The SD was the filter I was looking for! All that was necessary to detect a change in temperature was to look for SD values that were above a threshold. Essentially no false triggering occurs with using an SD threshold of 0.03 or greater. A histogram of about a days worth of IR temp SD values is shown below.

There is a very rapid falloff of the right handed tail of the SD distribution function and one can use a threshold of 0.025 for maximal sensitivity as long as one is prepared to accept that there will be spurious events. For warm or cold objects a few feet from the IR sensor, SD values of 5 or more are obtained for my hand or a cold beer held in the field of view of the sensor. That's the other beauty of using the SD as the detection function as it is always a positive number and it's magnitude is a function of how different IR readings are in the set of 32 sequential samples that are used to compute the mean and SD. Also, the sample period is short enough that there are no false triggers from slow changes in local environmental temperatures. It's clearly a good enough filter to reject the periodic furnace waveform.

Using SD as the basis of my filtering function was a serendipitous discovery; I wrote a quick test program to compute the means and SD's of 32 sample chunks of IR data and looked at the results in DPlot. The utility of the SD in picking up movement events was immediately obvious:

Note the scale for the SD - the tiny blue bumps hugging the x-axis indicate actual movements and use of SD with a fixed threshold is far simpler than keeping track of the IR temperature baseline and using a floating threshold. The other option one has is to set a high IR temperature threshold - say 26.5 C. This would pick up all of the large temperature changes which are the result of my being a couple of feet from the sensor, but would miss all of the small changes.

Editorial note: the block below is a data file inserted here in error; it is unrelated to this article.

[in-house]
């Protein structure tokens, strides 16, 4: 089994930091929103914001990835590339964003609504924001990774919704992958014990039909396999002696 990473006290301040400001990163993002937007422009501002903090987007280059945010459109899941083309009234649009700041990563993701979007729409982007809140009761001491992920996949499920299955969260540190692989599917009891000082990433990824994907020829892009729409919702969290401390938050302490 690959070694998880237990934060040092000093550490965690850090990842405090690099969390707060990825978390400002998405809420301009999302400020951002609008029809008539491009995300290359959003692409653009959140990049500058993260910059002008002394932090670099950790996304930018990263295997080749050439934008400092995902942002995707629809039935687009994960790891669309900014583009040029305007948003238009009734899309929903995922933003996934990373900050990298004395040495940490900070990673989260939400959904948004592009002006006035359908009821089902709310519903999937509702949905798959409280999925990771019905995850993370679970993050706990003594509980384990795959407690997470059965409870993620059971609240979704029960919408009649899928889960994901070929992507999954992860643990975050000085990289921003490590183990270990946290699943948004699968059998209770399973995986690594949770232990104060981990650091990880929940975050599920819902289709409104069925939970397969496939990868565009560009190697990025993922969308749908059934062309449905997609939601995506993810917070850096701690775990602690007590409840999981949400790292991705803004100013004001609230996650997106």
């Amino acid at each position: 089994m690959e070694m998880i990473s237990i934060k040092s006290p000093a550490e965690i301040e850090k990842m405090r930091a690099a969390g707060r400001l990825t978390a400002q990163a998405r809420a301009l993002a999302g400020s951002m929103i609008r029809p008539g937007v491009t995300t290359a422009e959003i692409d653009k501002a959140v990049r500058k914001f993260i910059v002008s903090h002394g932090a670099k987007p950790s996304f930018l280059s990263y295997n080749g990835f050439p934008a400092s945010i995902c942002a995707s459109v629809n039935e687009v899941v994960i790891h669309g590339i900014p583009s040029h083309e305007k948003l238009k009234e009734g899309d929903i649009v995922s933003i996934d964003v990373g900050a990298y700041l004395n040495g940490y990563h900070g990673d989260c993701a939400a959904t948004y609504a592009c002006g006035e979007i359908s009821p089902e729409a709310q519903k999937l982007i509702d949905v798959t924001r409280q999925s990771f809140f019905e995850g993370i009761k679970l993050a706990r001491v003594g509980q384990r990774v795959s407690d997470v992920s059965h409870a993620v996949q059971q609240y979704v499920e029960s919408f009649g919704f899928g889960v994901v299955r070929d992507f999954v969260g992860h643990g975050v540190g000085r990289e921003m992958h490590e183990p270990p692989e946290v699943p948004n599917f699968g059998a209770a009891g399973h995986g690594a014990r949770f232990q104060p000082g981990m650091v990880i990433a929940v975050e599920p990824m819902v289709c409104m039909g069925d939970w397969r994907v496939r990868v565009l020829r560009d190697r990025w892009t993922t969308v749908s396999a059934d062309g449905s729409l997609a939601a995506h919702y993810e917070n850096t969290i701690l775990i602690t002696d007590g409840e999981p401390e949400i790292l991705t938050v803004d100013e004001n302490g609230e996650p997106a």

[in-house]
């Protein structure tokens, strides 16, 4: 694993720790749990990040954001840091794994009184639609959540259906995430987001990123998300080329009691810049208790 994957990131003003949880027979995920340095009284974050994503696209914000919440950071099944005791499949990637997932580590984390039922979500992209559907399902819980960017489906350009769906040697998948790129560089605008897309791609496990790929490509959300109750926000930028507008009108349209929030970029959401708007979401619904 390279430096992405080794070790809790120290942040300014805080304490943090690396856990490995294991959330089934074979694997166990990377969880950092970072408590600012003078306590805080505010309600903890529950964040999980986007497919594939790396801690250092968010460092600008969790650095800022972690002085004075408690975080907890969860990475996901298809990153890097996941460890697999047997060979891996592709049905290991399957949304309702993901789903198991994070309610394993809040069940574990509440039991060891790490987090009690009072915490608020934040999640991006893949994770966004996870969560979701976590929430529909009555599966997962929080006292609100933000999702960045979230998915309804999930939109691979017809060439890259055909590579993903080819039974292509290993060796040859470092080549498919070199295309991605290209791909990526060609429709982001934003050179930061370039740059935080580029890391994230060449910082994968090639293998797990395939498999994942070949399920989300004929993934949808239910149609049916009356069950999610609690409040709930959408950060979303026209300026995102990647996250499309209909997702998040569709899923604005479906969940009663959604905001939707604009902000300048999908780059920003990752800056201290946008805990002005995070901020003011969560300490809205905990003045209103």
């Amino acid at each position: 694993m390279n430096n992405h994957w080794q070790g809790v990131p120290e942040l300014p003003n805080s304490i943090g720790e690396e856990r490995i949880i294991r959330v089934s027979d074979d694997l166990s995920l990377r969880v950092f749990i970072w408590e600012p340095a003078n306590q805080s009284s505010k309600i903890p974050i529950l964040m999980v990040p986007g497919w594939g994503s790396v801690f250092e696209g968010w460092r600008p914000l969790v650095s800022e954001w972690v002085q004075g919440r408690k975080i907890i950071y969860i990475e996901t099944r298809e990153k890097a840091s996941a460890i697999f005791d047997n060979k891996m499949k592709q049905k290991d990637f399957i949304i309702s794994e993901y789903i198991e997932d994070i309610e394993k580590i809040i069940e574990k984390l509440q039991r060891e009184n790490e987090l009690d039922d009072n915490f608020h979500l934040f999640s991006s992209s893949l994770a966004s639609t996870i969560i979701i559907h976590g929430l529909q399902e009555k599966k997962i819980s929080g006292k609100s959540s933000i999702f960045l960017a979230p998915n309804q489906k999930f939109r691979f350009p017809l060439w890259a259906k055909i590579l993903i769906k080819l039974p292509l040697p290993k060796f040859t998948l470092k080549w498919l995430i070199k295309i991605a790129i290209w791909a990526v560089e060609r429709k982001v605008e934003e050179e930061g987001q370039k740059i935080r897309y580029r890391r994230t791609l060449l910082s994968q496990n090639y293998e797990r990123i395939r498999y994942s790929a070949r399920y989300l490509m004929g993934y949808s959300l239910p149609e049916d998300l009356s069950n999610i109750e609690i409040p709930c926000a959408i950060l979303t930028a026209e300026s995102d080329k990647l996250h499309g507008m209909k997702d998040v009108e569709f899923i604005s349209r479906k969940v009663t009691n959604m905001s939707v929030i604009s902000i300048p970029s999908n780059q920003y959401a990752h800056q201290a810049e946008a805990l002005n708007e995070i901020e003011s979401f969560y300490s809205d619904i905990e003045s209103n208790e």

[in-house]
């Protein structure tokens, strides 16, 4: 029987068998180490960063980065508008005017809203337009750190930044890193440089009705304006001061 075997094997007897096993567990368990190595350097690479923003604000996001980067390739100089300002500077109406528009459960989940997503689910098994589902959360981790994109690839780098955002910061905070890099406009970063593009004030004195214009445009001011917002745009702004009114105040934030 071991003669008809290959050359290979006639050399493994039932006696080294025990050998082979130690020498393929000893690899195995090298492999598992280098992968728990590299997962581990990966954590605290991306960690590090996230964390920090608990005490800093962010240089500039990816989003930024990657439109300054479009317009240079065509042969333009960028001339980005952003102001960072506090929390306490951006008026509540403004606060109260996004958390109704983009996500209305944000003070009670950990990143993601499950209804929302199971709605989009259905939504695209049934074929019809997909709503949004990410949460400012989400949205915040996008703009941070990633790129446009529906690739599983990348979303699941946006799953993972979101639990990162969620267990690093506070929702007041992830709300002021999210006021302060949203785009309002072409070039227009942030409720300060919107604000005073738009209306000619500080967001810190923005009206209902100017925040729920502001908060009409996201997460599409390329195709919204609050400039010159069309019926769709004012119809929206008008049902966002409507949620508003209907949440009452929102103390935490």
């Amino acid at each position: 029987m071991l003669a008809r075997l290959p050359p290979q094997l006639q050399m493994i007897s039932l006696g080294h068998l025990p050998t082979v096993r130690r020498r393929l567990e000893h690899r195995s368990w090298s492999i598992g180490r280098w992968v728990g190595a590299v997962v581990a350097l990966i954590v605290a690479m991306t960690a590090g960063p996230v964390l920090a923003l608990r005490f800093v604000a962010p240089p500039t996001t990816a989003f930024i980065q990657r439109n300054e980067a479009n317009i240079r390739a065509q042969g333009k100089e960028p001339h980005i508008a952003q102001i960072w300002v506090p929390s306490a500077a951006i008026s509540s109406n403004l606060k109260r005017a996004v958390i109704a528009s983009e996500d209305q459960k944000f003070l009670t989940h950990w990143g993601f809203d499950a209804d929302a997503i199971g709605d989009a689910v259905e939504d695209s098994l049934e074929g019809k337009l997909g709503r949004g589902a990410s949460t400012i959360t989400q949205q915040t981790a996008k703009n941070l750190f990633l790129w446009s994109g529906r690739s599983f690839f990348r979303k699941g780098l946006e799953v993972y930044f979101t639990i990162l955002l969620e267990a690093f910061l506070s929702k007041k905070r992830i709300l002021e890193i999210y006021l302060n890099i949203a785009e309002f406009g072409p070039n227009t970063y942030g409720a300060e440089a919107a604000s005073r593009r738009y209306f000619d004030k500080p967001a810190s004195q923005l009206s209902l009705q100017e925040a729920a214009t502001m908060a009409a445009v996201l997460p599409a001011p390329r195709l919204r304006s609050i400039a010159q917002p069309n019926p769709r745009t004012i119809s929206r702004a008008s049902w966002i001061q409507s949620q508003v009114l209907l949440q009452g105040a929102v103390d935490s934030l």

The only reason I computed SD was that I was testing an algorithm that computes mean and SD in one step:

mean = sum(x(i))/n and SD = (sum(x(i)^2) - sum(x(i))^2/2)/(n-1)

It's just more elegant to have a single loop to compute both mean and SD. At the time that I started this project I figured I'd have to adapt one of my neuronal action potential finding algorithms modified for noisy data to determine when movements occurred. Time to look at use of SD in this application also.

I've written a test program which will demonstrate the use of the 1045 sensor and SBC2. Currently, the 1045 sensor is connected to the SBC2 and is accessed through the Phidgets web service. The nice thing about this program is that it works on Phidget serial numbers. Thus, instead of being connected to the SBC2, the 1045 could be connected to another computer on the network and any 8/8/8 board could be used to flash the LED that is used to indicate that a temperature discontinuity has occurred. Once I clean up the code a bit and write some documentation will post it as it's far less frustrating to use that way.